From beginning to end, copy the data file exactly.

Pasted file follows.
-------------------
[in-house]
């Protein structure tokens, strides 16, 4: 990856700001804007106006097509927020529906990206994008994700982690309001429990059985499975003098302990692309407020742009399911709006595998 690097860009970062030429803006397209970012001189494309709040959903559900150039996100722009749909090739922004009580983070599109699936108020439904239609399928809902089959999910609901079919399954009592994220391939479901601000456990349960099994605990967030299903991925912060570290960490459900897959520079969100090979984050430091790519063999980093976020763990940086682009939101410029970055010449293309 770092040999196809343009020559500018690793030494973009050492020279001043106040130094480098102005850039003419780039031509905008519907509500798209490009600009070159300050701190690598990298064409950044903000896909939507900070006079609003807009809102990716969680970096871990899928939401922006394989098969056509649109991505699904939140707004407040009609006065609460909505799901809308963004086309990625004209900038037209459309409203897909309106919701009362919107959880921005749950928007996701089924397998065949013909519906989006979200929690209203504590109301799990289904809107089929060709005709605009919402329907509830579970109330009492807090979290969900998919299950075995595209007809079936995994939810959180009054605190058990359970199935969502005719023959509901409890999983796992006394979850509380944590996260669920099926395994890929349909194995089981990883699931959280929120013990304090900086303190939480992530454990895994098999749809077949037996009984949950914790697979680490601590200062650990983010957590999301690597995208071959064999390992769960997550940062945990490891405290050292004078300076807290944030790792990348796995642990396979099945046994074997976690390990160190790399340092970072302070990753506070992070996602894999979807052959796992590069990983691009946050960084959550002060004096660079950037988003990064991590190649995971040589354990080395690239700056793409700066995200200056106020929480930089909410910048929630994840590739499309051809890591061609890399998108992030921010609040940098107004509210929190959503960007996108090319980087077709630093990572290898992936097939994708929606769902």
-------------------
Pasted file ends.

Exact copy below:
[in-house]
């Protein structure tokens, strides 16, 4: 990856700001804007106006097509927020529906990206994008994700982690309001429990059985499975003098302990692309407020742009399911709006595998 690097860009970062030429803006397209970012001189494309709040959903559900150039996100722009749909090739922004009580983070599109699936108020439904239609399928809902089959999910609901079919399954009592994220391939479901601000456990349960099994605990967030299903991925912060570290960490459900897959520079969100090979984050430091790519063999980093976020763990940086682009939101410029970055010449293309 770092040999196809343009020559500018690793030494973009050492020279001043106040130094480098102005850039003419780039031509905008519907509500798209490009600009070159300050701190690598990298064409950044903000896909939507900070006079609003807009809102990716969680970096871990899928939401922006394989098969056509649109991505699904939140707004407040009609006065609460909505799901809308963004086309990625004209900038037209459309409203897909309106919701009362919107959880921005749950928007996701089924397998065949013909519906989006979200929690209203504590109301799990289904809107089929060709005709605009919402329907509830579970109330009492807090979290969900998919299950075995595209007809079936995994939810959180009054605190058990359970199935969502005719023959509901409890999983796992006394979850509380944590996260669920099926395994890929349909194995089981990883699931959280929120013990304090900086303190939480992530454990895994098999749809077949037996009984949950914790697979680490601590200062650990983010957590999301690597995208071959064999390992769960997550940062945990490891405290050292004078300076807290944030790792990348796995642990396979099945046994074997976690390990160190790399340092970072302070990753506070992070996602894999979807052959796992590069990983691009946050960084959550002060004096660079950037988003990064991590190649995971040589354990080395690239700056793409700066995200200056106020929480930089909410910048929630994840590739499309051809890591061609890399998108992030921010609040940098107004509210929190959503960007996108090319980087077709630093990572290898992936097939994708929606769902």